New research into how hip extensor muscles are used during sprinting by athletes who have suffered hamstring strain injuries has today been published in the Journal of Sports Sciences.
The study will be of interest to coaches and practitioners who work with running based sports. It provides an insight into the extent to which muscles used to extend the hip are activated during high-speed running in individuals who have suffered a hamstring strain injury and returned to competition.
"Once an athlete has sustained a hamstring strain injury, the chances of reoccurrence are high," said USW's Dr Morgan Williams, who co-authored the study with Dr Matthew Bourne; Chris Pollard; Daniel Messer; Dr Ryan Timmins; Dr David Opar and Associate Prof Anthony Shield.
"Suppressed (lower) activation due to neuromuscular inhibition has been previously proposed as a mechanism to explain the risk of re-injury. The findings from the study might have implications for the design of interventions targeted at improving sprint performance and reducing the risk of hamstring re-injury," he added.
Hamstring injuries are endemic in sports that involve high-speed overground running, representing the most common injury in track and field, Australian Rules football, and soccer, and the most prevalent non-contact injury in rugby union. High rates of recurrence are arguably the most concerning aspect of these injuries, particularly given the tendency for re-injuries to result in more time-loss than the initial injury.
The international team of researchers used functional magnetic resonance imaging before and immediately after a repeat-sprint running protocol to examine the spatial patterns of hamstring and gluteal muscle activation in limbs with and without a prior hamstring strain injury.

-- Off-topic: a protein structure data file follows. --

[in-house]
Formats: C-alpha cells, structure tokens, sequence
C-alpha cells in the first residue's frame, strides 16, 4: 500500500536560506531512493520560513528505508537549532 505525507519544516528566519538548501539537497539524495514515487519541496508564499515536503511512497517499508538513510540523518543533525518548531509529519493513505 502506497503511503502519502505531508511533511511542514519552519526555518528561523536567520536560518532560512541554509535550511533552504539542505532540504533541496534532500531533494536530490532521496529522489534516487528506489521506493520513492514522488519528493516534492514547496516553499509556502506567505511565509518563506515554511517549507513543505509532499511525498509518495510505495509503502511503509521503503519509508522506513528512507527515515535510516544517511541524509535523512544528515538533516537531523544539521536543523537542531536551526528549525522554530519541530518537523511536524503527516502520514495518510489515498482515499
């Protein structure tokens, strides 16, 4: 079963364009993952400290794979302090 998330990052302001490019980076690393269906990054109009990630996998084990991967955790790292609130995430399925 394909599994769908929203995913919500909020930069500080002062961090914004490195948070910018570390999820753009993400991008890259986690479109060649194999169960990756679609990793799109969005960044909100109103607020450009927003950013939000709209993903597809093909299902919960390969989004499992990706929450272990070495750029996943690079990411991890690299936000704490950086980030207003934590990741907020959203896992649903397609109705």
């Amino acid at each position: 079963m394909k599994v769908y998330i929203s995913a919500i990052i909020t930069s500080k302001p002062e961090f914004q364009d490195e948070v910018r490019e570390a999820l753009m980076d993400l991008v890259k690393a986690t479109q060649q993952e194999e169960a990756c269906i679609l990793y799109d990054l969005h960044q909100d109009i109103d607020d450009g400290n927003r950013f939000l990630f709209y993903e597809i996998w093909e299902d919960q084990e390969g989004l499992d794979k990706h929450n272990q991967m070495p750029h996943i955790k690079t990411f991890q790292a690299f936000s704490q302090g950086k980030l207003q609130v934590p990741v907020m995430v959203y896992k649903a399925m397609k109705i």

Dr Williams, a member of the Injury, Training Load and Monitoring, Rehabilitation Research Group, said: "The study provides novel insight into the spatial patterns of hip extensor muscle use during high-speed overground running in limbs with and without a history of hamstring strain injury. The findings of altered activation patterns (or coordination) have been associated with reduced strength and strength endurance, possibly due to changes in “load sharing”. This could have implications for performance after return to sport and might also increase the risk of re-injury.
"Our data suggest that limbs with a prior hamstring strain injury display similar intermuscular patterns of hamstring and gluteal activation, but more variable intramuscular activation of the semitendinosus, than uninjured contralateral limbs."
"We also provide evidence to suggest that the gluteus maximus, semitendinosus and biceps femoris long head are preferentially activated during sprinting. Future work should seek to determine if greater variation in intramuscular coordination contributes to an elevated risk of hamstring strain injury or re-injury," said Dr Williams.
This is the latest step in Dr Williams' research into hamstring strain injuries. Dr Williams is a NSCA Certified Strength and Conditioning Coach and a member of the Queensland University of Technology Hamstring Injury Group. He is actively externally involved in development and trialling of the Nordbord and ForceFrame Strength Testing Devices by VALD performance.
The Journal of Sports Sciences has an international reputation for publishing articles of a high standard and is both Medline and Clarivate Analytics-listed. It publishes research on various aspects of the sports and exercise sciences, including anatomy, biochemistry, biomechanics, performance analysis, physiology, psychology, sports medicine and health, as well as coaching and talent identification, kinanthropometry and other interdisciplinary perspectives.